Few details are know about his war service but as a result of trench foot he was slightly disabled for the rest of his life.
Villagers of Pont-Faverger assumed Fred had a link to their village and treated him a bit of a celebrity
A letter from the Lever Bros. enquiring about employee of theirs, G. H. Parr, as his “Progress” magazine was sent back to them marked “wounded”.
submitted by Clive Cotton, grandson of Margaret Williams, known as ‘Nain’, extracts taken from his family essay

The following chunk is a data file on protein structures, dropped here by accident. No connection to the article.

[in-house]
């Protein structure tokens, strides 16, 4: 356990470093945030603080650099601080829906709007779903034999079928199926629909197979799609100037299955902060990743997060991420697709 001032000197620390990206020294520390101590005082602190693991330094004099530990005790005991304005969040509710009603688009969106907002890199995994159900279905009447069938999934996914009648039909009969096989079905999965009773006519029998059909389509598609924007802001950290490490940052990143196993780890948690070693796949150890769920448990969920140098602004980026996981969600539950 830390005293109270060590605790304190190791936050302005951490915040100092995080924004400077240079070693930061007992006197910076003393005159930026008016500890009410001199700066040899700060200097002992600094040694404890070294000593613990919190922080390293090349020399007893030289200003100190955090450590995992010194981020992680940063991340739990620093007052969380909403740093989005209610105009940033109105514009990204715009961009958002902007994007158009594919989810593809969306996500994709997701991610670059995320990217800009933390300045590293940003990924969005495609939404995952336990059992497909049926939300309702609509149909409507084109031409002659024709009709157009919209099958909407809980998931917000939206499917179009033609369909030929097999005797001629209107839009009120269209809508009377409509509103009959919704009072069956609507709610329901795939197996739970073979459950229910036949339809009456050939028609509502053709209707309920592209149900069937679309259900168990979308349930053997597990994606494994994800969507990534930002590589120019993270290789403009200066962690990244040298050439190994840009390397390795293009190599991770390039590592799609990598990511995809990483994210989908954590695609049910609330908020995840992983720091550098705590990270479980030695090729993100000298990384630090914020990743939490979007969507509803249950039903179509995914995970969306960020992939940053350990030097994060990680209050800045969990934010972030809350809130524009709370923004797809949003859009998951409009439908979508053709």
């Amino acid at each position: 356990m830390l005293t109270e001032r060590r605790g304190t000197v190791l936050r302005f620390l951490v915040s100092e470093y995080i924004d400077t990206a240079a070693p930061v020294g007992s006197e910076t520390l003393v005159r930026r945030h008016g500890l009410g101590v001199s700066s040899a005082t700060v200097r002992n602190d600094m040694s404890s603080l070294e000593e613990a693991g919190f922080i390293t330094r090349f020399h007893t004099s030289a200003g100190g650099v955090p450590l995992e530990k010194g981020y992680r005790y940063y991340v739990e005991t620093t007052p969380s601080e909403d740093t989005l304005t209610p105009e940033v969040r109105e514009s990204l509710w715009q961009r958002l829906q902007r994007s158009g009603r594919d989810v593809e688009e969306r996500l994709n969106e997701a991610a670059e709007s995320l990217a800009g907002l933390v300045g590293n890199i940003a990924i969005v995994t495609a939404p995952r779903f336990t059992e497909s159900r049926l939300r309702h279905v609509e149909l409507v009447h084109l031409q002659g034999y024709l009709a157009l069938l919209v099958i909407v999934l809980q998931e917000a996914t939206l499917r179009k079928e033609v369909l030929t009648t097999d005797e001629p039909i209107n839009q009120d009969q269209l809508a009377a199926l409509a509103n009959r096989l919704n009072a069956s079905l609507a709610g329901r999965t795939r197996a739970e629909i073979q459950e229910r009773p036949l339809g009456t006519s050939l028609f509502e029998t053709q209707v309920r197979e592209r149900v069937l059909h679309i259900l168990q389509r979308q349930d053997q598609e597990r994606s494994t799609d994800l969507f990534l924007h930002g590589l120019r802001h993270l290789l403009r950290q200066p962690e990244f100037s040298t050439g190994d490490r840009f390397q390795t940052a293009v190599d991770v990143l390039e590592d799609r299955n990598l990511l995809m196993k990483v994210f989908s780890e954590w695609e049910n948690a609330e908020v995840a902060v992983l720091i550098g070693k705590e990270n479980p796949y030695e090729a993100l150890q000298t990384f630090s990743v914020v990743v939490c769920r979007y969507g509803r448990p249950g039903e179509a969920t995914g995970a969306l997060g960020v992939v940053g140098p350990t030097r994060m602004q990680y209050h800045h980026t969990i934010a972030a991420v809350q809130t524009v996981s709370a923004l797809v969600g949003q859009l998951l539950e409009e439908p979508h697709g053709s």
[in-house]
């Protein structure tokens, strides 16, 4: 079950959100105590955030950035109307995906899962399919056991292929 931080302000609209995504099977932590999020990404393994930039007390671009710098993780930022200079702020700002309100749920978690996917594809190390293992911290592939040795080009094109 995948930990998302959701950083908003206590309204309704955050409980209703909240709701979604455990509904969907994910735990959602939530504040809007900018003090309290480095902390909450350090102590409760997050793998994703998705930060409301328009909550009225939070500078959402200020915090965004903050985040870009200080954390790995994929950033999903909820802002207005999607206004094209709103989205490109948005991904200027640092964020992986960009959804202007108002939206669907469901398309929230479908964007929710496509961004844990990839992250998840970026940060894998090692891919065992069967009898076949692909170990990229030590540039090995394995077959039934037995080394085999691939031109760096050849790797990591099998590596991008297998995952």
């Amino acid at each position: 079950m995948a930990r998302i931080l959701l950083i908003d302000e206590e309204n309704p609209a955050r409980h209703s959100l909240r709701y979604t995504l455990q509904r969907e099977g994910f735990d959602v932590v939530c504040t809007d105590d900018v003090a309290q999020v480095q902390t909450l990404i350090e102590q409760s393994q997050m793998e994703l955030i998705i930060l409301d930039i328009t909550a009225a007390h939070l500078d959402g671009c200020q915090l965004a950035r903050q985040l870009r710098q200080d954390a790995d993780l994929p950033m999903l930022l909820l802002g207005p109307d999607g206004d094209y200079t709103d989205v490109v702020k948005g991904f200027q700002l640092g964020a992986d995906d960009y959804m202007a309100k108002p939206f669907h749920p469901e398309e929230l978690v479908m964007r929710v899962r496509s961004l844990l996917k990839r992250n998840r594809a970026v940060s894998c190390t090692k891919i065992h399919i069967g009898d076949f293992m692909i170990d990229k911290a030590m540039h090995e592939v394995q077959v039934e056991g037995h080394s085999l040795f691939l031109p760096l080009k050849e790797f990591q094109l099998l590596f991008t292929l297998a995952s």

Only one Favager died in the war
George served in the Labour Corps but his health deteriorated to such an extent that he became totally disabled and died shortly after the end of the war.
He was buried in Rake Lane on the following Saturday with full military honours. The coffin, draped in a union jack, was carried on a gun carriage and was carried by comrades and members of the Border Regiment and there were three volleys and the sounding of the last post.
This is how at Easter 2015 I didn’t know this person existed, nine months on I could write a book!!
submitted by David Collinson, nephew of Arthur. “Both Uncles are remembered on the memorial in Alexandra Park in Crosby, but they did not know each other coming from different sides of the family.”
submitted by David Collinson, son of Mary. “I am naturally very proud of my families War record.”